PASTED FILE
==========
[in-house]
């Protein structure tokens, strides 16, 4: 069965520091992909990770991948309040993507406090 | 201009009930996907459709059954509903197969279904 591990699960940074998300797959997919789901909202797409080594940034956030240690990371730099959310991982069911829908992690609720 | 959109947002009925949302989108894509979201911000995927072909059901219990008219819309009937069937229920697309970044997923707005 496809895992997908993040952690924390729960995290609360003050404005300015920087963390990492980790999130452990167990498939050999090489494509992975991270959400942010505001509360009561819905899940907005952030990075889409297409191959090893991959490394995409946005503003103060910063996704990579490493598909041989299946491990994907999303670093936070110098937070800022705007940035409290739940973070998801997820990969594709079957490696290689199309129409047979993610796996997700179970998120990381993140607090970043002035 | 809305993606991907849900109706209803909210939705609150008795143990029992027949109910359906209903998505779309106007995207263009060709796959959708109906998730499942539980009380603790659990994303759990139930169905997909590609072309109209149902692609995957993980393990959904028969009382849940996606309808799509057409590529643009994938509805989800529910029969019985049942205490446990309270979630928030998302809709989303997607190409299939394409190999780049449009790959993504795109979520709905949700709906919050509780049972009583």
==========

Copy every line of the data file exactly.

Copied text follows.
[in-house]
């Protein structure tokens, strides 16, 4: 069965520091992909990770991948309040993507406090 | 201009009930996907459709059954509903197969279904 591990699960940074998300797959997919789901909202797409080594940034956030240690990371730099959310991982069911829908992690609720 | 959109947002009925949302989108894509979201911000995927072909059901219990008219819309009937069937229920697309970044997923707005 496809895992997908993040952690924390729960995290609360003050404005300015920087963390990492980790999130452990167990498939050999090489494509992975991270959400942010505001509360009561819905899940907005952030990075889409297409191959090893991959490394995409946005503003103060910063996704990579490493598909041989299946491990994907999303670093936070110098937070800022705007940035409290739940973070998801997820990969594709079957490696290689199309129409047979993610796996997700179970998120990381993140607090970043002035 | 809305993606991907849900109706209803909210939705609150008795143990029992027949109910359906209903998505779309106007995207263009060709796959959708109906998730499942539980009380603790659990994303759990139930169905997909590609072309109209149902692609995957993980393990959904028969009382849940996606309808799509057409590529643009994938509805989800529910029969019985049942205490446990309270979630928030998302809709989303997607190409299939394409190999780049449009790959993504795109979520709905949700709906919050509780049972009583």